Differential Associations of Inflammatory Markers With Insulin Sensitivity and Secretion: The Prospective METSIM Study

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Abstract

Context:

Low-grade inflammation is involved in the development of type 2 diabetes and cardiovascular disease (CVD); however, prospective studies evaluating inflammatory markers as predictors of changes in insulin secretion and insulin sensitivity are lacking.

Objective:

We investigated the associations of glycoprotein acetyls (GlycA), interleukin-1 receptor antagonist (IL-1RA), and high-sensitivity C-reactive protein (hs-CRP) with insulin secretion, insulin sensitivity, incident type 2 diabetes, hypertension, CVD events, and total mortality in the prospective Metabolic Syndrome in Men (METSIM) study.

Design:

A prospective study.

Participants:

The cross-sectional METSIM study included 8749 nondiabetic Finnish men aged 45 to 73 years, who had been randomly selected from the population register of Kuopio, Finland. A total of 5401 men participated in the 6.8-year follow-up study.

Main Outcome Measures:

Changes in insulin secretion, insulin sensitivity, and cardiometabolic traits during the follow-up period and the incidence of type 2 diabetes, hypertension, CVD events, and total mortality.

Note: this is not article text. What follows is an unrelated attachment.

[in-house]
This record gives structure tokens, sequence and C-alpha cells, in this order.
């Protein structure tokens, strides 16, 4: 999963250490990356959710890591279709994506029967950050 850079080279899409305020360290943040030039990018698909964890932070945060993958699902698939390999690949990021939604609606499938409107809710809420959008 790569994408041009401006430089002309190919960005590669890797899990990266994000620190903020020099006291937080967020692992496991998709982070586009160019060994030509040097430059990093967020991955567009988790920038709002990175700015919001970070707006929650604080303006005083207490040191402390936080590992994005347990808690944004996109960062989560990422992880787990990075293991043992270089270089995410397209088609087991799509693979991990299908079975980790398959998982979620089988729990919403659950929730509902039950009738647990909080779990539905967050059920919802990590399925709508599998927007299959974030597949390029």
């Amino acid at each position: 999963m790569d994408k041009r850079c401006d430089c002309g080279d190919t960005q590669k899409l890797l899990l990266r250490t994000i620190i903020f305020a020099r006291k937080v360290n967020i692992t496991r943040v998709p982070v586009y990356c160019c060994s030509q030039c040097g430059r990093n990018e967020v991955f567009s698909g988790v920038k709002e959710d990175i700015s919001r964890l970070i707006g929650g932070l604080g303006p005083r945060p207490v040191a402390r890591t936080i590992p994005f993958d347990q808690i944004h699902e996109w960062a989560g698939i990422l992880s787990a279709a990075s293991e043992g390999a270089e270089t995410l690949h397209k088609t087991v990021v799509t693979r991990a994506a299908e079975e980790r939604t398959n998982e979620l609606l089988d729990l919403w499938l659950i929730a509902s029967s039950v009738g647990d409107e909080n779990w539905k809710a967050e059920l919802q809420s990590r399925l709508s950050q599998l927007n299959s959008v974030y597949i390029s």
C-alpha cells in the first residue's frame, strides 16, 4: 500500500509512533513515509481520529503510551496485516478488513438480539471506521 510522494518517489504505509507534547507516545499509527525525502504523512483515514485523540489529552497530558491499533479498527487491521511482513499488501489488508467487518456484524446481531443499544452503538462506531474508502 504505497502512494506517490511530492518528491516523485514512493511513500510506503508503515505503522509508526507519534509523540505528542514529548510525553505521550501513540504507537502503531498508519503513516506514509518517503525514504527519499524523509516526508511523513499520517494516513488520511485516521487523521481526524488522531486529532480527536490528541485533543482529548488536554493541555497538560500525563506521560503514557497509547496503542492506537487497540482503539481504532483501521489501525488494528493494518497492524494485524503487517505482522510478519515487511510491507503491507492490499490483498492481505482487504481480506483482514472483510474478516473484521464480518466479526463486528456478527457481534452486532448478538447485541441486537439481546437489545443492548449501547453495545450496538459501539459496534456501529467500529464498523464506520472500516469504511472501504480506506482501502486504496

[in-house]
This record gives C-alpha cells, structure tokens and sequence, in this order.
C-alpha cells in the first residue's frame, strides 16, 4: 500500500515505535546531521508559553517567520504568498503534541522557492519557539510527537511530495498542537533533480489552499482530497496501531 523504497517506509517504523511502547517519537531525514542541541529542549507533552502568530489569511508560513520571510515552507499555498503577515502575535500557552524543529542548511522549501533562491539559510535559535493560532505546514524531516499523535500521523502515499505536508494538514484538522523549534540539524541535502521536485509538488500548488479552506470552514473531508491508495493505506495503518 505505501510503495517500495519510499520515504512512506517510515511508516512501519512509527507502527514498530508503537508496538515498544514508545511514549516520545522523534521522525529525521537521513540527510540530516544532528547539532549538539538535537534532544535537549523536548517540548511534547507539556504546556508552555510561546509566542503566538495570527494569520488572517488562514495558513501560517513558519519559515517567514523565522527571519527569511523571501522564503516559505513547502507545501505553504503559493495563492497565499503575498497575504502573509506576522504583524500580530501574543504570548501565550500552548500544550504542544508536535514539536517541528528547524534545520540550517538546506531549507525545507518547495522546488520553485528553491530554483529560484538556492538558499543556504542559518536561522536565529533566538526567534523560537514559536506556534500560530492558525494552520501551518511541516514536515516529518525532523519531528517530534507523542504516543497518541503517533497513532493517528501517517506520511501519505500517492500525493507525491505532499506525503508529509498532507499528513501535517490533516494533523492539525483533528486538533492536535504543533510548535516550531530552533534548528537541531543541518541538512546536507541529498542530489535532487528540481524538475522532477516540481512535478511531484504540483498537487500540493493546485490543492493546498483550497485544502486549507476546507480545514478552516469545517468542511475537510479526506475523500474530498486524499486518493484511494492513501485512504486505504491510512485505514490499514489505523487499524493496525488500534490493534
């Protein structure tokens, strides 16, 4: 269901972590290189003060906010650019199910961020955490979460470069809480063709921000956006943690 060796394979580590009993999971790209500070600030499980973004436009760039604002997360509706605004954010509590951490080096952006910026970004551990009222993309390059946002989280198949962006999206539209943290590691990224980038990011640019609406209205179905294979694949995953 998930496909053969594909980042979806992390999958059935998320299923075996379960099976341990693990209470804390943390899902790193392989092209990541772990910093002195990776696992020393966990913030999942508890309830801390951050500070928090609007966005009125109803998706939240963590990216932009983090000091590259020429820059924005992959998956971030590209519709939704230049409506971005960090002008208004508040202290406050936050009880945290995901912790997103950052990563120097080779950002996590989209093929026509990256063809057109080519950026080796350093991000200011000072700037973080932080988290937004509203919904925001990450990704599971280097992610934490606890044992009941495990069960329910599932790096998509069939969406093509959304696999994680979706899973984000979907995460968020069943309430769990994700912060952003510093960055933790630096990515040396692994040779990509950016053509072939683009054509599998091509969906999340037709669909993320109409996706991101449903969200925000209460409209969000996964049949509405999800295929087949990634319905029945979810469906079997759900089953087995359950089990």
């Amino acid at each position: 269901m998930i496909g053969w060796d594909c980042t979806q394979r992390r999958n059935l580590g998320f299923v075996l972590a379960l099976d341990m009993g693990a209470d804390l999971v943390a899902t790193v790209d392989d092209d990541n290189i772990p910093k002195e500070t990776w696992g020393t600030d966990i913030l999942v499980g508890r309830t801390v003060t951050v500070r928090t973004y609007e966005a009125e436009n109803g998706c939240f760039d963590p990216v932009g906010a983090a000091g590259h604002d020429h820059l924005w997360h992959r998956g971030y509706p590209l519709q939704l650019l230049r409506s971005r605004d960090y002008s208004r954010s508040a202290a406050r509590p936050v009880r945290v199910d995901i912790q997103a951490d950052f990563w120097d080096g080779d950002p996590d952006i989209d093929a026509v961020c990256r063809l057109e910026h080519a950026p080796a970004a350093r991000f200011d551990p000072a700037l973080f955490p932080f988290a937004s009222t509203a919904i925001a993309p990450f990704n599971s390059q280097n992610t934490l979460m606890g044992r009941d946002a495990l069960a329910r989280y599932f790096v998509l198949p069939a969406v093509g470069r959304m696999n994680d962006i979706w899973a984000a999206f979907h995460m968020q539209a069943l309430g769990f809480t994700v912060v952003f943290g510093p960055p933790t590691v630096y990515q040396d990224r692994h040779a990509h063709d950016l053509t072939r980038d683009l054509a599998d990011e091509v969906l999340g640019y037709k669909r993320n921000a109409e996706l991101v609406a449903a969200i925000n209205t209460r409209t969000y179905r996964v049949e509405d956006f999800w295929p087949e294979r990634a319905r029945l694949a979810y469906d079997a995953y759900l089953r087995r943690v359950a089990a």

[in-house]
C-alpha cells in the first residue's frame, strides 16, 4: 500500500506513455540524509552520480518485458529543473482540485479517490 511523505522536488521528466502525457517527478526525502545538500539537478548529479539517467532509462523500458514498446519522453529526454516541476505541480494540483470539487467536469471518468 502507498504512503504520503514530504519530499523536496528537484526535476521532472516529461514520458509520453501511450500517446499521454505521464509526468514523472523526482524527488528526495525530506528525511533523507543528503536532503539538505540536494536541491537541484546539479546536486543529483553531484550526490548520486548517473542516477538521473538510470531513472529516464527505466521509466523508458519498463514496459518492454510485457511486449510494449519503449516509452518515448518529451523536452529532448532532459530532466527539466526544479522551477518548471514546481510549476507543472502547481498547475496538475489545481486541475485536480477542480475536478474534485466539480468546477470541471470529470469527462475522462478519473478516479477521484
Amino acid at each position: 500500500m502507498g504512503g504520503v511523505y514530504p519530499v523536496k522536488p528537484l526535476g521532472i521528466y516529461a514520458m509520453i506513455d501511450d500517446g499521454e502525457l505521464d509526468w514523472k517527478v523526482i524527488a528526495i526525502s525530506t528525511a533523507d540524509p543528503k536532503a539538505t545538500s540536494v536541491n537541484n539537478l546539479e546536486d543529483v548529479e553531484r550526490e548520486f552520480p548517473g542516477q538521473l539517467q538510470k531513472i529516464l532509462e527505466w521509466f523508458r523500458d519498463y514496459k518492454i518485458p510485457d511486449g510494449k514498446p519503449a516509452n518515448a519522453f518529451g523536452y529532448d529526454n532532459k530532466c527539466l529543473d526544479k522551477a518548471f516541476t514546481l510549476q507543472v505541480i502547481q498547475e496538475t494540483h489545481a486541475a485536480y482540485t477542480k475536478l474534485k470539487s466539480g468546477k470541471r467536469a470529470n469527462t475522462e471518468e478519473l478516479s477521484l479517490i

Results:

During the follow-up period, GlycA was associated with impaired insulin secretion, hyperglycemia, incident type 2 diabetes (hazard ratio, 1.37; 95% confidence interval, 1.29 to 1.46) and CVD (hazard ratio, 1.21; 95% confidence interval, 1.12 to 1.32). IL-1RA and hs-CRP were associated with adverse changes in insulin sensitivity and obesity-related traits and with total mortality (hazard ratio, 1.13; 95% confidence interval, 1.07 to 1.20; and hazard ratio, 1.08; 95% confidence interval, 1.04 to 1.11, respectively).

Conclusions:

Inflammatory markers differentially predicted changes in insulin secretion and insulin sensitivity. GlycA predicted impaired insulin secretion, and IL-1RA and hs-CRP predicted changes in insulin sensitivity. Combining the three markers improved the prediction of disease outcomes, suggesting that they capture different aspects of low-grade inflammation.

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